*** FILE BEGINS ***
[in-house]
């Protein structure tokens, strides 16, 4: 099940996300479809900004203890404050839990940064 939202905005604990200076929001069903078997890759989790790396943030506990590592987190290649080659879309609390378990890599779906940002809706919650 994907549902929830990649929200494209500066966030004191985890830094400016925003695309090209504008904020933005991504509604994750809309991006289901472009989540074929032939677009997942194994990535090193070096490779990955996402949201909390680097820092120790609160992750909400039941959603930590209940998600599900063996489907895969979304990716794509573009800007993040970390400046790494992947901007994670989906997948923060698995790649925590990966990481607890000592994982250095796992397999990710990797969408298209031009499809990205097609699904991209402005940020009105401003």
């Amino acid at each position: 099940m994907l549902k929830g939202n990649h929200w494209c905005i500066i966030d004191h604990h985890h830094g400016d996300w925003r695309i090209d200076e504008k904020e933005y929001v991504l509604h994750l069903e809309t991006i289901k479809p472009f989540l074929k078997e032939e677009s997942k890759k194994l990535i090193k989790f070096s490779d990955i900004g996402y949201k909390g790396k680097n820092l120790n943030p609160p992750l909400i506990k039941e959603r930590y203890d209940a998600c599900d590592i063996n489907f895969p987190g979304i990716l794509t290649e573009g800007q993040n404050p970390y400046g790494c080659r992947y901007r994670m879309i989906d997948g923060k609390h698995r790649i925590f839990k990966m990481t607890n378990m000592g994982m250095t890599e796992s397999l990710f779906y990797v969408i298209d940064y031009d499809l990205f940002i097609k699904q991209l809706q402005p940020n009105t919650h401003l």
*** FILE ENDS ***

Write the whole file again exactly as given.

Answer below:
[in-house]
């Protein structure tokens, strides 16, 4: 099940996300479809900004203890404050839990940064 939202905005604990200076929001069903078997890759989790790396943030506990590592987190290649080659879309609390378990890599779906940002809706919650 994907549902929830990649929200494209500066966030004191985890830094400016925003695309090209504008904020933005991504509604994750809309991006289901472009989540074929032939677009997942194994990535090193070096490779990955996402949201909390680097820092120790609160992750909400039941959603930590209940998600599900063996489907895969979304990716794509573009800007993040970390400046790494992947901007994670989906997948923060698995790649925590990966990481607890000592994982250095796992397999990710990797969408298209031009499809990205097609699904991209402005940020009105401003």
């Amino acid at each position: 099940m994907l549902k929830g939202n990649h929200w494209c905005i500066i966030d004191h604990h985890h830094g400016d996300w925003r695309i090209d200076e504008k904020e933005y929001v991504l509604h994750l069903e809309t991006i289901k479809p472009f989540l074929k078997e032939e677009s997942k890759k194994l990535i090193k989790f070096s490779d990955i900004g996402y949201k909390g790396k680097n820092l120790n943030p609160p992750l909400i506990k039941e959603r930590y203890d209940a998600c599900d590592i063996n489907f895969p987190g979304i990716l794509t290649e573009g800007q993040n404050p970390y400046g790494c080659r992947y901007r994670m879309i989906d997948g923060k609390h698995r790649i925590f839990k990966m990481t607890n378990m000592g994982m250095t890599e796992s397999l990710f779906y990797v969408i298209d940064y031009d499809l990205f940002i097609k699904q991209l809706q402005p940020n009105t919650h401003l």